Powerful abstrac­tions means that functional programming enables abstrac­tions at a higher level than OO does.  Some of those universal abstrac­tions already made their way to OO languages, like the map method on collec­tions. Those, however, are only the tip of an iceberg of libraries with abstract useful ideas. OO languages have acquired many functional features (“lambda”), but their usage is still often clunky and cumbersome compared to real FP languages – and that makes those FP abstrac­tions less useful there.

Abstraction is generally something that happens more often in functional architecture than in OO, even and especially when it comes to concrete domains. Functional languages are more uniform than their OO counter­parts, and this makes abstraction in functional architecture more systematic. As a result, it goes wrong only rarely.

This “systematic abstraction” is additionally supported through the avail­ability of mathe­matical concepts, specif­i­cally from algebra.

Many domain models exhibit properties that algebra has catalogued and inves­ti­gated for hundreds of years. (Some people shun the use of mathe­matics in software devel­opment. That’s really a shame, as math was the method of choice for formally modelling the world around us before there were computers. It has yielded invaluable experience and insights.) Indeed, mathe­matical concepts such as “monoid” or “functor” often yield fresh domain insights.

Moreover, the transition from such models to veritable domain-specific languages is fluid.

Another important difference: Functional architecture is code, and constructing it does not require using an inter­me­diate notation. This is also enabled by the improved expres­siveness of functional languages, which makes the “bird’s-eye view” of the architecture directly apparent.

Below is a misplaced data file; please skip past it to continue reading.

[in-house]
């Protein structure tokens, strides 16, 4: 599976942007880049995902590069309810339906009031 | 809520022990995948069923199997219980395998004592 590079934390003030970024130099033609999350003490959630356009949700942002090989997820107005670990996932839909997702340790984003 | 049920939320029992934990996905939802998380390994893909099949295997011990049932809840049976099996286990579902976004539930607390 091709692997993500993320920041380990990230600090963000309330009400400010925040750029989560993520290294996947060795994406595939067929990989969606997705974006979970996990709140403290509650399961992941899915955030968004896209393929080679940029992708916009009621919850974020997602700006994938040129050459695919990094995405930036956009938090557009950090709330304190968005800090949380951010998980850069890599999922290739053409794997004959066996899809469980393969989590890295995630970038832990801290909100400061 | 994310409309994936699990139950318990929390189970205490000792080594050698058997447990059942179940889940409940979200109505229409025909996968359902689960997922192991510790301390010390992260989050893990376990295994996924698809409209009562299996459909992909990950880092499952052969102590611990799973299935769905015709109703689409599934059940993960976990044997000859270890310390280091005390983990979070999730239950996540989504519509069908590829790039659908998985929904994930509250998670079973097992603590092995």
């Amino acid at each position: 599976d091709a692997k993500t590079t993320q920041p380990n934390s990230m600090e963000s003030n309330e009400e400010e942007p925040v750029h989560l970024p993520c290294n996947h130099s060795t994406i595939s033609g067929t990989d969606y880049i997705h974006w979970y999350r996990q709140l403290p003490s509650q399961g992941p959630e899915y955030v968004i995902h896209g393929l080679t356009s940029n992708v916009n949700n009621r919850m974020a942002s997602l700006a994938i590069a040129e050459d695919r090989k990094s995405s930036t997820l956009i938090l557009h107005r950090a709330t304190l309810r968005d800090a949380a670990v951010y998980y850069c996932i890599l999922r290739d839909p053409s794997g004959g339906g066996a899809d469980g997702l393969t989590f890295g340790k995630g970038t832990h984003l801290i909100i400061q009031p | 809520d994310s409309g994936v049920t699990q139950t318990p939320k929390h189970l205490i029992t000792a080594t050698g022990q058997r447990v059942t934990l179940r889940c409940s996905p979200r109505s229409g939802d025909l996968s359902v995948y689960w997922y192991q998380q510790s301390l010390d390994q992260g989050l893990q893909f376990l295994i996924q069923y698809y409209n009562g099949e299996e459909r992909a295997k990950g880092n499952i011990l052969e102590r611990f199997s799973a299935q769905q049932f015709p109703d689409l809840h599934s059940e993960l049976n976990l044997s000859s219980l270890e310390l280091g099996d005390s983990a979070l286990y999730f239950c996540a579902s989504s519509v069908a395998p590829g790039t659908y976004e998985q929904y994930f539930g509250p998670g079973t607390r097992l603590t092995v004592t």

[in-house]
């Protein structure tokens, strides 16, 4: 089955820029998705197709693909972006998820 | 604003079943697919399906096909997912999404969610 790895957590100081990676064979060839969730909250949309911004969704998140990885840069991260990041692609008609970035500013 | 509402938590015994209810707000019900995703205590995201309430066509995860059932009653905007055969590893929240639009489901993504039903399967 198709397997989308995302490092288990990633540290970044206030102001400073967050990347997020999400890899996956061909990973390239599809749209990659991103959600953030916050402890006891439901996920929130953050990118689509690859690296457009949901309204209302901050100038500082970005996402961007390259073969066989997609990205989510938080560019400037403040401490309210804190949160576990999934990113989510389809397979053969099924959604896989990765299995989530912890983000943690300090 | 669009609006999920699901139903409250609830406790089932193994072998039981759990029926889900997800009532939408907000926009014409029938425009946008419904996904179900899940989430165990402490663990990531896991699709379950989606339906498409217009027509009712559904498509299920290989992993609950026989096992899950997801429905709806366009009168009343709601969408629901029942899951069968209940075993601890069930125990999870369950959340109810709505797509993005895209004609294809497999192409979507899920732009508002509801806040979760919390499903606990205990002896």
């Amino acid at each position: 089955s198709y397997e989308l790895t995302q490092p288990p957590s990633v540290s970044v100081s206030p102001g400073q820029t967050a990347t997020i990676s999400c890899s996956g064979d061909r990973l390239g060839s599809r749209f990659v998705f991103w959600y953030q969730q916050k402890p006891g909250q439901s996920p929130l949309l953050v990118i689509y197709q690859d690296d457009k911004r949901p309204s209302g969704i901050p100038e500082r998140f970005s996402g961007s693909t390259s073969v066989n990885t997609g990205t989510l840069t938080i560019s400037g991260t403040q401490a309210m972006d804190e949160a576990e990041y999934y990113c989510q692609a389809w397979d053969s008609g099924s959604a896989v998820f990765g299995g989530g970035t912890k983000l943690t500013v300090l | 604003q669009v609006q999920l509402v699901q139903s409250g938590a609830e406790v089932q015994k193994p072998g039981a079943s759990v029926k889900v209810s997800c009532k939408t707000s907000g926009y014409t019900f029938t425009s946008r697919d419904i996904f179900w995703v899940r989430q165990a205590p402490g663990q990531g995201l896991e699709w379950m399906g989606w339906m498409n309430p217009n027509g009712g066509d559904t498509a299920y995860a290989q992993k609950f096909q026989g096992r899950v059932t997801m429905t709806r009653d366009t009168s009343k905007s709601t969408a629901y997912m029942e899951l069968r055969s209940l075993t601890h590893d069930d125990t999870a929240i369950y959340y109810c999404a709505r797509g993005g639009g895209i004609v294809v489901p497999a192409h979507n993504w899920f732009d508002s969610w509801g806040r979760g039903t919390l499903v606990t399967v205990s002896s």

Functional architecture really is a different world, and it’s quite daunting for a three-day training. Conse­quently, you should bring (in addition to some curiosity) some basic knowledge of functional programming.  But don’t worry, open FUNAR trainings usually come with a one-day “pre-training” that will provide that knowledge. If you’re open for the challenge, you’ll come back with many insights, some which are also directly applicable in an object-oriented setting. A good example is domain modelling using combi­nators. The training also provides a bridge to Domain-Driven Design, which works even better with FP than with OO.

Completing the training gets you 10 credit points for compe­tence in method­ology and 20 credit points for compe­tence in technology. We’re looking forward to seeing you at FUNAR!

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About the Author

Dr. Michael Sperber
Michael Sperber is CEO of Active Group in Tübingen, Germany, which does software project development using functional programming. Mike has been developing software since 1984, and is a recognized expert in functional programming, which he has been applying in research, teaching, and industrial development for more than 25 years. He's authored numerous scientific papers, articles, and books on the subject, among them the iSAQB curriculum on Functional Software Architecture. Mike is a founder of the blog and co-organizer of the annual BOB developer conference.